Next, Luke says, “and Medes.” Of them, Barnes says, “Inhabitants of Media. This country was situated westward and southward of the Caspian Sea, between 35 degrees and 40 degrees of north latitude. It had Persia on the south and Armenia on the west. It was about the size of Spain, and was one of the richest parts of Asia. In the Scriptures it is called Madai, Genesis 10:2. The Medes are often mentioned, frequently in connection with the Persians, with whom they were often connected under the same government, 2 Kings 17:6; 2 Kings 18:11; Esther 1:3, Esther 1:14, Esther 1:18-19; Jeremiah 25:25; Daniel 5:28; Daniel 6:8; Daniel 8:20; Daniel 9:1. The language spoken here was also that of Persia.”
After them come the “Elamites.” Barnes states, “The nation was descended from Elam, the son of Shem, Genesis 10:22. It is mentioned as being in alliance with Amraphel, the king of Shinar, and Arioch, king of Ellasar, and Tidal, king of nations, Genesis 14:1. Of these nations in alliance, Chedorlaomer, king of Elam, was the chief, Genesis 14:4. See also Ezra 2:7; Ezra 8:7; Nehemiah 7:12, Nehemiah 7:34; Isaiah 11:11; Isaiah 21:2; Isaiah 22:6, etc. They are mentioned as a part of the Persian empire, and Daniel is said to have resided at Shushan, which is in the province of Elam, Daniel 8:2. The Greeks and Romans gave to this country the name of Elymais. It is now called Kusistan. It was bounded by Persia on the east, by Media on the north, by Babylonia on the west, and by the Persian Gulf on the south. The Elamites were a warlike people, and celebrated for the use of the bow, Isaiah 22:6; Jeremiah 49:35. The language of this people was of course the Persian. Its capital, Shusan, called by the Greeks Susa, was much celebrated. It is said to have been fifteen miles in circumference, and was adorned with the celebrated palace of Ahasuerus. The inhabitants still pretend to show there the tomb of the prophet Daniel.”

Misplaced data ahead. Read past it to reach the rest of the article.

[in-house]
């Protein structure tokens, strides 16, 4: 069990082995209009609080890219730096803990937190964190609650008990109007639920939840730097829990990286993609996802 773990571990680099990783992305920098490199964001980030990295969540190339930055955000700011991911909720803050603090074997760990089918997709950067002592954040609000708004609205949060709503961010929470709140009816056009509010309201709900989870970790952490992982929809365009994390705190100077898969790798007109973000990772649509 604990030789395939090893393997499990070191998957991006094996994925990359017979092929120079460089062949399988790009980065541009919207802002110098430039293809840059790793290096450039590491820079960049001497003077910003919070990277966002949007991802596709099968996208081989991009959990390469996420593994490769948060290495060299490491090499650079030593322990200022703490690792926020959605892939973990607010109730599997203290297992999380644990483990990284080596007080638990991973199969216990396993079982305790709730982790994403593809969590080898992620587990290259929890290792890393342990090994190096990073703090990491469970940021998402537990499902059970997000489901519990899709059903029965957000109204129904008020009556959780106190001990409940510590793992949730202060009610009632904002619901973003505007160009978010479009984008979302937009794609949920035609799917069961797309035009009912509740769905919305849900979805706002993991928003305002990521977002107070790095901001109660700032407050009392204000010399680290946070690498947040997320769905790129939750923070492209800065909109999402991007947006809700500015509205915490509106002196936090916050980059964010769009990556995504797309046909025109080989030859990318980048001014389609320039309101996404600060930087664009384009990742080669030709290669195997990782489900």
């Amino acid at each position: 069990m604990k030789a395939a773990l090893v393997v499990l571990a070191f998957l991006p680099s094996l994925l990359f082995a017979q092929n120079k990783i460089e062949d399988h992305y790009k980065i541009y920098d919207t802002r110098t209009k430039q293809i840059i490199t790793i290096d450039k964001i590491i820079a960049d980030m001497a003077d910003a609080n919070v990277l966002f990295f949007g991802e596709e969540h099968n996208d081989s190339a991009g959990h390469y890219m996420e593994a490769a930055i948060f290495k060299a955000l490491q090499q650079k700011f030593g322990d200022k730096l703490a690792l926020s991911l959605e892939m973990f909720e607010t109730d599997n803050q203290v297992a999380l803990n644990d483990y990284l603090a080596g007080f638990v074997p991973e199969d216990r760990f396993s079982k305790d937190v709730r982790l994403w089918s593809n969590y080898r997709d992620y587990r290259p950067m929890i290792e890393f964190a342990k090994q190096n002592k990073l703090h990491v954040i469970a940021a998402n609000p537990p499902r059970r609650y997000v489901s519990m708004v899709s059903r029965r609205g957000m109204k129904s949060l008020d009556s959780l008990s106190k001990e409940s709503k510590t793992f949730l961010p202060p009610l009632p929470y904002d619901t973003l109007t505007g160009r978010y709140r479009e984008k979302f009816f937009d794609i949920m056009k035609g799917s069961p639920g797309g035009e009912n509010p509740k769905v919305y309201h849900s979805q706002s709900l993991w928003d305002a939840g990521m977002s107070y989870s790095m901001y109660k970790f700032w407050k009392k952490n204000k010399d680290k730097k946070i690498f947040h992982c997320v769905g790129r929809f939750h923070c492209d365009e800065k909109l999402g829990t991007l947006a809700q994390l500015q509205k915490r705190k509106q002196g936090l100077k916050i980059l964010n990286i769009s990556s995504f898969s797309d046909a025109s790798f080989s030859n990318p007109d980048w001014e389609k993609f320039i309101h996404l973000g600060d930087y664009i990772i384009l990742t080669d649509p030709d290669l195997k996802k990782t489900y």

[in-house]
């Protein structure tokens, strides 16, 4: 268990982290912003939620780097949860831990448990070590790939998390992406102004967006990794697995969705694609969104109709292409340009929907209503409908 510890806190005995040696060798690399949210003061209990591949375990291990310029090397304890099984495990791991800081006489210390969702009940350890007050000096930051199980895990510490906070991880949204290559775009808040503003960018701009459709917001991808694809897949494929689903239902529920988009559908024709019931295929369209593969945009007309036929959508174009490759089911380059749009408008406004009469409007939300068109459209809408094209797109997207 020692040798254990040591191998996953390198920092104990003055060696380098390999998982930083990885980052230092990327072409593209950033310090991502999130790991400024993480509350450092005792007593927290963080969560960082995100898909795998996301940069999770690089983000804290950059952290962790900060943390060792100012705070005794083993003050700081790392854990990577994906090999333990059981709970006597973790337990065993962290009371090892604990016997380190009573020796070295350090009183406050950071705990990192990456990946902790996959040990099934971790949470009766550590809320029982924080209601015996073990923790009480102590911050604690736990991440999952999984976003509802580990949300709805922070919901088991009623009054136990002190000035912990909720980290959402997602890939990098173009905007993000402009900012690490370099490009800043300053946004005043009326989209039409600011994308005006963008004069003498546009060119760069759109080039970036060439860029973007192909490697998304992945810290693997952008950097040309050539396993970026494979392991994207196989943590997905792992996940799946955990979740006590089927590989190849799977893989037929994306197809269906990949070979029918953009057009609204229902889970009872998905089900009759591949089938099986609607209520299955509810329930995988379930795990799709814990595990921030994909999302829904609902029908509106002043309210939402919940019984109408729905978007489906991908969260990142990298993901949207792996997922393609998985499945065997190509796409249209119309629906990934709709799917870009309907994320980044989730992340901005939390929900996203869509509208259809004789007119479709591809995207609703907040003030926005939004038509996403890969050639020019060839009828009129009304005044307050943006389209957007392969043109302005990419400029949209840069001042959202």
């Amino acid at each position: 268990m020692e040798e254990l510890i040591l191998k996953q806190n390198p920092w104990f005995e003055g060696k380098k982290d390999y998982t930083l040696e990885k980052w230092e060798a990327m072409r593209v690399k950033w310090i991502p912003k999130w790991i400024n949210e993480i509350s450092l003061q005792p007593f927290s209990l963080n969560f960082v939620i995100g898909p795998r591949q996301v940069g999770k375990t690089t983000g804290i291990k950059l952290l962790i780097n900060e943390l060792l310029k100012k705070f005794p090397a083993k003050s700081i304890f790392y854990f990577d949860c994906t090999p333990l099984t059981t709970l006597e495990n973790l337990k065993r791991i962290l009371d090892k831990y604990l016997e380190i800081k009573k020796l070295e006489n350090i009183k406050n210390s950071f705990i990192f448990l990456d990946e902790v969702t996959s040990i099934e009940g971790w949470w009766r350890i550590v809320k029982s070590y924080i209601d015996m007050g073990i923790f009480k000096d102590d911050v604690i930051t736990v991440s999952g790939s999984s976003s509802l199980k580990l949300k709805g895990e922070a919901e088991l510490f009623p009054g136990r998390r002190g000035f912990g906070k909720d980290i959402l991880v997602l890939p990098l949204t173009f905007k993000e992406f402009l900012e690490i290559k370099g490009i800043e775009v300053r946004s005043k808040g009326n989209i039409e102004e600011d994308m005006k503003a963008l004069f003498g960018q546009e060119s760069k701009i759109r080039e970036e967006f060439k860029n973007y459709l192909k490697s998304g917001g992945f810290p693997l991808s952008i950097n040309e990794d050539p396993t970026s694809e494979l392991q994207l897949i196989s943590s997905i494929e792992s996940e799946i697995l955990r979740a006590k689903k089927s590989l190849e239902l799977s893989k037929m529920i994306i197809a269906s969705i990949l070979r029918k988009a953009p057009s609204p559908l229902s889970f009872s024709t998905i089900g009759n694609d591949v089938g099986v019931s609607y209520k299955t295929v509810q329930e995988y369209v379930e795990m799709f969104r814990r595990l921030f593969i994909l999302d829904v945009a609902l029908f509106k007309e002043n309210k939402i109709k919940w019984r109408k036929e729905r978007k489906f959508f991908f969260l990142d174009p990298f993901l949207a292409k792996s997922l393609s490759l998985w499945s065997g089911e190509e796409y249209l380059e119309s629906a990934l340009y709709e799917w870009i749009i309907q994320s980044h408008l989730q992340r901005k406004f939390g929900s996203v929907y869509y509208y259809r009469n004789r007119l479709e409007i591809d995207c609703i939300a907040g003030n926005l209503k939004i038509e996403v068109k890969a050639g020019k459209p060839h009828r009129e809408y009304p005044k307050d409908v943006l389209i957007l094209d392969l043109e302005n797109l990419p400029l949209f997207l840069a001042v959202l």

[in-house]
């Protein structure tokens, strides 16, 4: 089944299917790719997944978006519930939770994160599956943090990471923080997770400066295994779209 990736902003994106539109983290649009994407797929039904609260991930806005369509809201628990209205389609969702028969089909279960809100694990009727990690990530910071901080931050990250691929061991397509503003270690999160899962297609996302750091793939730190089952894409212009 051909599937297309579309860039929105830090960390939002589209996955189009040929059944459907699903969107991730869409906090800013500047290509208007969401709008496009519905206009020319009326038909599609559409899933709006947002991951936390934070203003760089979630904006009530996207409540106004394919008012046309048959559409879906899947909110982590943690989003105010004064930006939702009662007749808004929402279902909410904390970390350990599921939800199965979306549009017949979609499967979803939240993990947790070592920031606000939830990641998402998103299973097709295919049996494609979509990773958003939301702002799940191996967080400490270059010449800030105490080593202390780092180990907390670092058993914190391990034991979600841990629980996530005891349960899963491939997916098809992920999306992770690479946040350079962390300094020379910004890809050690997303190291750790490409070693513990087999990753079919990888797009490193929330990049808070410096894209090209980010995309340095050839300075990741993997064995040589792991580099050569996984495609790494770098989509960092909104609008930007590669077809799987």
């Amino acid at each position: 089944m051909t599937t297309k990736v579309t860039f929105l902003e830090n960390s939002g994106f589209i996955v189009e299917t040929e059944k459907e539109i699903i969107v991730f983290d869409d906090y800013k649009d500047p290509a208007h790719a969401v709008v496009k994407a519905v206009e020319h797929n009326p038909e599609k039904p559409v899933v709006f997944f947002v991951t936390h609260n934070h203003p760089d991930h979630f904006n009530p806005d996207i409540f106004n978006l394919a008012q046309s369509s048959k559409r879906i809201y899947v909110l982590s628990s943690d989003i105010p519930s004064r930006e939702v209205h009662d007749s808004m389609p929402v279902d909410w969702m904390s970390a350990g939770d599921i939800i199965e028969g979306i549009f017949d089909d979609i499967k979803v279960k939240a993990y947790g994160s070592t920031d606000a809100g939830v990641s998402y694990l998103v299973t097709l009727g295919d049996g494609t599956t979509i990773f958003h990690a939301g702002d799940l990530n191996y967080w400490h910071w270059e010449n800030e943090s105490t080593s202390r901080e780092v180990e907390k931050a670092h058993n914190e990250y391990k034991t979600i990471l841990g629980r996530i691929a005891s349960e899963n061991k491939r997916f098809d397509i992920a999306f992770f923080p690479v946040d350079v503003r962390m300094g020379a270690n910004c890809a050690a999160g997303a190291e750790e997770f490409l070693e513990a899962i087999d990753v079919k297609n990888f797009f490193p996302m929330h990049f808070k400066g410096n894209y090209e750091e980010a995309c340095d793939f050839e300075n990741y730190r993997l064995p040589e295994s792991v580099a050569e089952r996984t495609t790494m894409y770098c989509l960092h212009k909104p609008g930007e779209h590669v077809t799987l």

Luke next turns to “those dwelling in Mesopotamia.” Barnes details them, saying, “This name, which is Greek, signifies between the rivers; that is, the region lying between the rivers Euphrates and Tigris. In Hebrew it was called Aram-Naharaim; that is, Aram, or Syria, of the two rivers. It was also called Padan Aram, the plain of Syria. In this region were situated some important places mentioned in the Bible: “Ur of the Chaldees, the birthplace of Abraham Genesis 11:27-28; Haran, where Terah stopped on his journey and died Genesis 11:31-32; Charchemish 2 Chronicles 35:20; Hena 2 Kings 19:13; Sepharvaim 2 Kings 17:24. This region, known as Mesopotamia, extended between the two rivers from their sources to Babylon on the south. It had on the north Armenia, on the west Syria, on the east Persia, and on the south Babylonia. It was an extensive, level, and fertile country. The language spoken here was probably the Syriac, with perhaps a mixture of the Chaldee.”